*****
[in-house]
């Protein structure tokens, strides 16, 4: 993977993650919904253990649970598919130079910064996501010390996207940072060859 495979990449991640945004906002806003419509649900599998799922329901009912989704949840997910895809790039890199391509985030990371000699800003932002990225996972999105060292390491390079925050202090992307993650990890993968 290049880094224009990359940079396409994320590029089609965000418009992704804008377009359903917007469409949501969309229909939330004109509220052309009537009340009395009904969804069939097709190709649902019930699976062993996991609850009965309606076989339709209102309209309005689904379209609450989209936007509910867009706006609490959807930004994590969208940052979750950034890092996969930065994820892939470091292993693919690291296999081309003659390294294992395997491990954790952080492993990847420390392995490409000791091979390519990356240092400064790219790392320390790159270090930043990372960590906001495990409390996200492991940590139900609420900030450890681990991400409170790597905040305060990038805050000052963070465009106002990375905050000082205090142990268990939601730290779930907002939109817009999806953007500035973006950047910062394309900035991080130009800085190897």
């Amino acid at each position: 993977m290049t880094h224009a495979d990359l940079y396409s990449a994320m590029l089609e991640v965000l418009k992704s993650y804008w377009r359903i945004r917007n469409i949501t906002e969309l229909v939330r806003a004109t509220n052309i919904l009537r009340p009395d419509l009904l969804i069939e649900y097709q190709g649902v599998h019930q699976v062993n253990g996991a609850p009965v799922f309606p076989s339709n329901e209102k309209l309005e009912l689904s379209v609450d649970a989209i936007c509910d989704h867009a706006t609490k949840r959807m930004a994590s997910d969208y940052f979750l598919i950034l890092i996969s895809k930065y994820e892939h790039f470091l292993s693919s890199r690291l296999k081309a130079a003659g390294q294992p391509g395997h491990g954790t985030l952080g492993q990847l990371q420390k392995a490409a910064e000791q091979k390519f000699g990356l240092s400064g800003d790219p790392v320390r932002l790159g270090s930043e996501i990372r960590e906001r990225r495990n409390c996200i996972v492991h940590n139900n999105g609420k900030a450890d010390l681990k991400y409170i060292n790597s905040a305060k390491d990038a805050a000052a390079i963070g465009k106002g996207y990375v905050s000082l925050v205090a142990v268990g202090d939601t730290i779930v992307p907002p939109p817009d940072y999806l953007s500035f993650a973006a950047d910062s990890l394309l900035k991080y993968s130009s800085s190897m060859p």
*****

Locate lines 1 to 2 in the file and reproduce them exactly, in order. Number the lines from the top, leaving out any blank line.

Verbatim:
[in-house]
């Protein structure tokens, strides 16, 4: 993977993650919904253990649970598919130079910064996501010390996207940072060859 495979990449991640945004906002806003419509649900599998799922329901009912989704949840997910895809790039890199391509985030990371000699800003932002990225996972999105060292390491390079925050202090992307993650990890993968 290049880094224009990359940079396409994320590029089609965000418009992704804008377009359903917007469409949501969309229909939330004109509220052309009537009340009395009904969804069939097709190709649902019930699976062993996991609850009965309606076989339709209102309209309005689904379209609450989209936007509910867009706006609490959807930004994590969208940052979750950034890092996969930065994820892939470091292993693919690291296999081309003659390294294992395997491990954790952080492993990847420390392995490409000791091979390519990356240092400064790219790392320390790159270090930043990372960590906001495990409390996200492991940590139900609420900030450890681990991400409170790597905040305060990038805050000052963070465009106002990375905050000082205090142990268990939601730290779930907002939109817009999806953007500035973006950047910062394309900035991080130009800085190897």